Fourteen years after Lexus luxury cars went on sale in the US, the Toyota Motor Co opened the first Lexus assembly line in North America on Friday.
Loud music and fake smoke filled the air as an audience packed with Canadian dignitaries and Japanese executives applauded the first car to roll out of the factory, a silver RX 330 sport utility vehicle. The hubbub made it hard to hear people talking, but it did not obscure the bigger message: Foreign rivals are determinedly pursuing the last redoubt of profitability for American carmakers, SUVs and pickup trucks.
Toyota's decision to start making Lexus models, its luxury line, outside Japan for the first time signals the start of a second wave of foreign luxury vehicle production in North America, nearly a decade after the German automaker BMW started the phenomenon by opening a plant in Greer, South Carolina.
In January, Nissan, whose Infiniti brand made its debut the same year as Lexus, will begin building a new SUV at the company's plant in Canton, Mississippi, which just opened. Mercedes-Benz, meanwhile, is spending US$600 million to double the size of its factory in Vance, Alabama, where it has built the M-Class SUV since 1997.
And Honda is developing a sporty pickup truck that is expected to be shared with its Acura luxury brand. It plans to build the truck at either its plant in Alliston, Ontario, where it assembles the Acura MDX sport utility, or at its factory in Lincoln, Alabama.
Foreign automobile manufacturers have controlled the luxury vehicle market in the US since 1986; the three leading sellers are Lexus, BMW and Mercedes. Though a determined resurgence is under way at Cadillac, industry analysts said they thought that companies based in Japan and Europe would only continue their upward sales march.
"We've had a fundamental shift" by upscale American consumers to foreign luxury vehicles, said Karl Brauer, editor in chief of Edmu-nds.com, which offers car-buying advice to consumers.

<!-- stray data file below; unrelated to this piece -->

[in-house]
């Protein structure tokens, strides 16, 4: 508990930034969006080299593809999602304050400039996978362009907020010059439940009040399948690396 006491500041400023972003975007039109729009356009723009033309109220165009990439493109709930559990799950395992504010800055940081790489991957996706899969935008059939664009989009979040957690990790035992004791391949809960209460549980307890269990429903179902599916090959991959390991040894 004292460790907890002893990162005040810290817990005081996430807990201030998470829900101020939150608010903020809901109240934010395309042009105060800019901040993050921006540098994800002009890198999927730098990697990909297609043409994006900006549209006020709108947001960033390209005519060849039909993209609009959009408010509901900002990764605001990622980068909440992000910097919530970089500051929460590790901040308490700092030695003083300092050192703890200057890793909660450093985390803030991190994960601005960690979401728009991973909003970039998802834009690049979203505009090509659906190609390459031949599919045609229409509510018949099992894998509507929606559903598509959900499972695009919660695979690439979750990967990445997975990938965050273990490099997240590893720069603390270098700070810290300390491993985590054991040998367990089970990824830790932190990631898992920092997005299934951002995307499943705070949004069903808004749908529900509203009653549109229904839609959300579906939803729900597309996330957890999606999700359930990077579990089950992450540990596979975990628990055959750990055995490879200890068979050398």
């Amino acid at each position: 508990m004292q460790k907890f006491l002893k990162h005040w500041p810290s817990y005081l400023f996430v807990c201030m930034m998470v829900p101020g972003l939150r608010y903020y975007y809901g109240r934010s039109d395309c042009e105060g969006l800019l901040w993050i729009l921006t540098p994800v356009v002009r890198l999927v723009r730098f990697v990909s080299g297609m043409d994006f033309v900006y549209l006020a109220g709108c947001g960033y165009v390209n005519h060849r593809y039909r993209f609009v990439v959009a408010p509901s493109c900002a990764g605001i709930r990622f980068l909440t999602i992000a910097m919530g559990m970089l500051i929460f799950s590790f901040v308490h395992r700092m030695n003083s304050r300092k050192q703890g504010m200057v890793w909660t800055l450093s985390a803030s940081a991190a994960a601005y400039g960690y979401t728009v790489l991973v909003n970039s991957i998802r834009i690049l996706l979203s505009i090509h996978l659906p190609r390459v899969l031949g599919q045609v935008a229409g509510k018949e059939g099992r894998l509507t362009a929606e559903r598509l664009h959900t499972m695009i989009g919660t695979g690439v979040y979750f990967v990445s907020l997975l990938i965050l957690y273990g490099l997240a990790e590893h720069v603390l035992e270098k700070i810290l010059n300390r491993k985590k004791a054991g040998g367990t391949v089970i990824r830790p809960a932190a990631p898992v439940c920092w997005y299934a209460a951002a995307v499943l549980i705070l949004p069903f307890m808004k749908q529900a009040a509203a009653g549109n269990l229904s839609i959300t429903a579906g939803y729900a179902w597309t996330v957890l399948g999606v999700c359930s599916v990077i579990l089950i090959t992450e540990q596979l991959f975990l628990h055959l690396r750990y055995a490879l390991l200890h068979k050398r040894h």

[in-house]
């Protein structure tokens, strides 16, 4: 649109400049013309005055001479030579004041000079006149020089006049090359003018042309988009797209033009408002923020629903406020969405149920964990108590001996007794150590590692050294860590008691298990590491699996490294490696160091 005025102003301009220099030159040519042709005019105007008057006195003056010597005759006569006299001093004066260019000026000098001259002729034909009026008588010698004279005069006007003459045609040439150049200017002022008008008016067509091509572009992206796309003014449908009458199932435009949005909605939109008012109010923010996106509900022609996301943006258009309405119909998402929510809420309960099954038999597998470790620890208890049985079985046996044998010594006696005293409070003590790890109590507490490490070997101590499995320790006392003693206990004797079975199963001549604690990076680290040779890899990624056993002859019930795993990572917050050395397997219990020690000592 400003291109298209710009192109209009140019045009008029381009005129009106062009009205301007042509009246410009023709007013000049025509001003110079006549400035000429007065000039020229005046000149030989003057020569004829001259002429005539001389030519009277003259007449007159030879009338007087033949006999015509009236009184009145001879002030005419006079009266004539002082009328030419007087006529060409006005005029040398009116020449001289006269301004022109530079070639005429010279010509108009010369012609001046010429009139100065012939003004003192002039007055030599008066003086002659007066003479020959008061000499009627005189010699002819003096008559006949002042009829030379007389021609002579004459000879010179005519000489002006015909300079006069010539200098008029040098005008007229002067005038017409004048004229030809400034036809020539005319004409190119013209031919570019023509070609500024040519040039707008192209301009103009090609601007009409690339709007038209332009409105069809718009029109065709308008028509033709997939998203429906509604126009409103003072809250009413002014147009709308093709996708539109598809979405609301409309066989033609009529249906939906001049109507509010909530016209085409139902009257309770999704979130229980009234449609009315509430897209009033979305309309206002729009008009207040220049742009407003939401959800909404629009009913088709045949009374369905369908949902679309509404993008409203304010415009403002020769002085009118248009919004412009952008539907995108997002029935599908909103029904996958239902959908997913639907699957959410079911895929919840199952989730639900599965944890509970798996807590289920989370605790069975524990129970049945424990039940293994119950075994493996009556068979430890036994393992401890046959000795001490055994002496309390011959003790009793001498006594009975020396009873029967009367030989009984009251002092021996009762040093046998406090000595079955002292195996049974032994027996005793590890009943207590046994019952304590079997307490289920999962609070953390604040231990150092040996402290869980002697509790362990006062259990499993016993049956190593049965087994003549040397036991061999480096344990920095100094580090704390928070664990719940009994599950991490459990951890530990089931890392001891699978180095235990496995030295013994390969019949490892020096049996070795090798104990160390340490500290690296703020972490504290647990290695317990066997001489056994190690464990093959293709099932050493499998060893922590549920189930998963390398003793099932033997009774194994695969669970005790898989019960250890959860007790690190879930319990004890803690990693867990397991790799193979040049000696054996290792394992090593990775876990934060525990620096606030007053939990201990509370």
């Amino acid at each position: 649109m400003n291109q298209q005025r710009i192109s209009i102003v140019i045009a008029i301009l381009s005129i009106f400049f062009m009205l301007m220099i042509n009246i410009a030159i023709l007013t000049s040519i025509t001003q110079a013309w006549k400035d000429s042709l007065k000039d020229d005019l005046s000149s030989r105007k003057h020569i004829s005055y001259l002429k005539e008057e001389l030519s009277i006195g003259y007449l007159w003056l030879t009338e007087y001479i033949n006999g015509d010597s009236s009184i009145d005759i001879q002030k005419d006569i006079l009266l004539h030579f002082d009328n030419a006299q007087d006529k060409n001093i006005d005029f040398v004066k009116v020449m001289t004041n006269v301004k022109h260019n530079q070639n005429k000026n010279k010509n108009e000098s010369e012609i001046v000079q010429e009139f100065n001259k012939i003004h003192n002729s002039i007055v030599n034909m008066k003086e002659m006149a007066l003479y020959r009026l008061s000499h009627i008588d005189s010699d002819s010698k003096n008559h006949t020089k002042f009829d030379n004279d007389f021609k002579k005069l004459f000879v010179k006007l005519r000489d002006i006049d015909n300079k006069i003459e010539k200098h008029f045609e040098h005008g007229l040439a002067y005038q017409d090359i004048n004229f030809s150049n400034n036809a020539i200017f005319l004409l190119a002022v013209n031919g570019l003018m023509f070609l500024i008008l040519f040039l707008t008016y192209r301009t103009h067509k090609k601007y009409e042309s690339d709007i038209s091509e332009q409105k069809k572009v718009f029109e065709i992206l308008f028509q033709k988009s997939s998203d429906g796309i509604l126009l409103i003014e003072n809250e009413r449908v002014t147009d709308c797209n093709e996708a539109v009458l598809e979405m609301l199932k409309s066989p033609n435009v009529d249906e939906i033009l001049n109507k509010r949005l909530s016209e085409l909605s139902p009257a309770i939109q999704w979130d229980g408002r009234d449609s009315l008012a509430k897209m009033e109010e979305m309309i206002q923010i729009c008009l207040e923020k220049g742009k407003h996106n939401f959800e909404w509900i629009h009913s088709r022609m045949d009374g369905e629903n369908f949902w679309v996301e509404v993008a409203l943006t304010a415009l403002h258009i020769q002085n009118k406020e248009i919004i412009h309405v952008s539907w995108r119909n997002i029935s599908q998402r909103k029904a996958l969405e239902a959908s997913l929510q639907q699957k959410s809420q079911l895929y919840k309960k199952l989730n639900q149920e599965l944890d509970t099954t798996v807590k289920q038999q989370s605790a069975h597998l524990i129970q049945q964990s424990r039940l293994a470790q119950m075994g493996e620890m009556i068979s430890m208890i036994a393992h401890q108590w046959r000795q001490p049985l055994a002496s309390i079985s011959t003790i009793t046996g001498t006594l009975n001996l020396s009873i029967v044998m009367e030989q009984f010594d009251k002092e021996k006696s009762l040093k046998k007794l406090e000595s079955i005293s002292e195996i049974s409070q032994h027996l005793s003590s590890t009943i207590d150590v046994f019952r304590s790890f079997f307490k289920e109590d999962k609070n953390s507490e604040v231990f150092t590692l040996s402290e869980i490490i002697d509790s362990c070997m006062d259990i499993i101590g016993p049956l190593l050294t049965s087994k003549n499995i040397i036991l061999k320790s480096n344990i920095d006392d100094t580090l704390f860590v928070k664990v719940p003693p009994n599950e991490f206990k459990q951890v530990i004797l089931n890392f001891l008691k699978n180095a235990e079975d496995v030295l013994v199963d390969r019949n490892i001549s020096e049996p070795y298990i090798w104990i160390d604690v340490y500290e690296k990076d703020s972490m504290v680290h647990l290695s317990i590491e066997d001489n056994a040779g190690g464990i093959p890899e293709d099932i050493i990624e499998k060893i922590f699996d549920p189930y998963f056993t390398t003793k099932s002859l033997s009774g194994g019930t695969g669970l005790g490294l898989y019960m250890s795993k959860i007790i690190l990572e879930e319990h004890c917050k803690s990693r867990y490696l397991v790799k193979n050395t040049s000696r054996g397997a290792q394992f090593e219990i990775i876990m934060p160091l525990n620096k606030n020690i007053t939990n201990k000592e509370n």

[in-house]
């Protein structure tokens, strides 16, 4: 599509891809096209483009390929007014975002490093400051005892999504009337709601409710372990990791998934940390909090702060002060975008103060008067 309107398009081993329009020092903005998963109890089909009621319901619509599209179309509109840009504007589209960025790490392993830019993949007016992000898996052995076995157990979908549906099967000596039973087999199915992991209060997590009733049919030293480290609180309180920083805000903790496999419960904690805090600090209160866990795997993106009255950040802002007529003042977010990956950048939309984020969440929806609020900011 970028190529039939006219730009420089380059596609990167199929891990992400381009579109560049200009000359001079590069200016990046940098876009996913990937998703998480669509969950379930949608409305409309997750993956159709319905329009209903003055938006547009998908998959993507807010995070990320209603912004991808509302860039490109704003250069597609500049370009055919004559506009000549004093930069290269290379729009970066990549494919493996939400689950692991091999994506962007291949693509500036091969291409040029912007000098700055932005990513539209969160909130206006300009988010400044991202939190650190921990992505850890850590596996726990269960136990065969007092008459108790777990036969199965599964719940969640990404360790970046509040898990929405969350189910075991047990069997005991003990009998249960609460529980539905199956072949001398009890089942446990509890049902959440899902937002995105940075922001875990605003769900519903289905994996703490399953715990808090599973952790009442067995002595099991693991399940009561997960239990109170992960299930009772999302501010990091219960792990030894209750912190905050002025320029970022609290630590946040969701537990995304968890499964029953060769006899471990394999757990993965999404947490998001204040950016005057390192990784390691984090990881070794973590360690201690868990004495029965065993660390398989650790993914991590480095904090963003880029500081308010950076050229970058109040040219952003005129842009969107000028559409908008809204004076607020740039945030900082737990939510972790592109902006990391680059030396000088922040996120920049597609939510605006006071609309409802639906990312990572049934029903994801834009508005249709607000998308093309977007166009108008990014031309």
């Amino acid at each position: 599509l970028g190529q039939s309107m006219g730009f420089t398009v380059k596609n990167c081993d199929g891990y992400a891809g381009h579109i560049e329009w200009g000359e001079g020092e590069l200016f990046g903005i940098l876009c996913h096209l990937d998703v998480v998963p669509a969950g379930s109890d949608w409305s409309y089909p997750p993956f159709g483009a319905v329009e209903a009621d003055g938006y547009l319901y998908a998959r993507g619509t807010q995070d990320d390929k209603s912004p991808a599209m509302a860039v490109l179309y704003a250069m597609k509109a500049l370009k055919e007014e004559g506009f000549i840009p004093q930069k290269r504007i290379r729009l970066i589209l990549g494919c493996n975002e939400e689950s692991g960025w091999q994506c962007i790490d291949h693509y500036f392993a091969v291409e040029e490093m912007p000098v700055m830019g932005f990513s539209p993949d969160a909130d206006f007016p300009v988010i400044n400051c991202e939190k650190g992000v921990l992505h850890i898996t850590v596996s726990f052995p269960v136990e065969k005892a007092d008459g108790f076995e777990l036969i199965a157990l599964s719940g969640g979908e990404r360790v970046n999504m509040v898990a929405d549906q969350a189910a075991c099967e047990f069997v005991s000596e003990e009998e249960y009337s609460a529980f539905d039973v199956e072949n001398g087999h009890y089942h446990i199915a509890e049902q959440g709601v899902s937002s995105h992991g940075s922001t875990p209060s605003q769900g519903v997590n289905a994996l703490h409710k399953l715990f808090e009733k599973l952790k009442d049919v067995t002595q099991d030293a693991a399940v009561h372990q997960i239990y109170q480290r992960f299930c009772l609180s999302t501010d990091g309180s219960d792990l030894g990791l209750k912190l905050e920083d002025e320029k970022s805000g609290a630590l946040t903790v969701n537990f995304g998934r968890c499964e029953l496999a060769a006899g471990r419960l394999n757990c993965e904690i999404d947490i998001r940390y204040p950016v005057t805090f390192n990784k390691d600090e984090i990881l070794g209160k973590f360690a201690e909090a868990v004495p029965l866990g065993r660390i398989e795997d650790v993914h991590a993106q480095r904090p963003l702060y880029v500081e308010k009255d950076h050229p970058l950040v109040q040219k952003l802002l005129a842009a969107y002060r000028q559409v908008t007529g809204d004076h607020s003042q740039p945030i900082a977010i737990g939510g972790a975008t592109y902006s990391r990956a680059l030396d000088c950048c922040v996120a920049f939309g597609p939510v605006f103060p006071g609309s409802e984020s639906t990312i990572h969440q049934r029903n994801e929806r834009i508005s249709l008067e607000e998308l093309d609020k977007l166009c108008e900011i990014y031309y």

This is particularly bad news for American carmakers because luxury vehicles -- including well-appointed SUVs and pickups -- are one of the few market segments in which sales are growing and profits are promising.
As sales in North America grow, European and Japanese companies have found it useful to open factories here. Producing cars locally lets them respond more quickly to consumer tastes, provides some protection from fluctuating currency exchange rates and helps defuse consumers' concerns about putting Americans out of work by buying cars made overseas.
Spending hundreds of millions of dollars to build factories in North America has also demonstrated the foreign carmakers' long-term commitment to increasing their sales here.
To their surprise, these companies have discovered that the quality of the vehicles built in American and Canadian plants equals, and in some cases exceeds, that of vehicles built overseas, according to annual surveys by Consumer Reports magazine and J.D. Power & Associates.
That quality is evident in dealer showrooms. After a brisk August, Lexus is virtually sold out of cars and trucks. There is only a five-day supply of the RX 330, for example, the best-selling vehicle in the Lexus lineup. Denny Clements, Lexus' general manager, said his company could easily sell more than 300,000 vehicles this year, smashing its sales record of 234,000, if it had enough cars and trucks to meet the demand.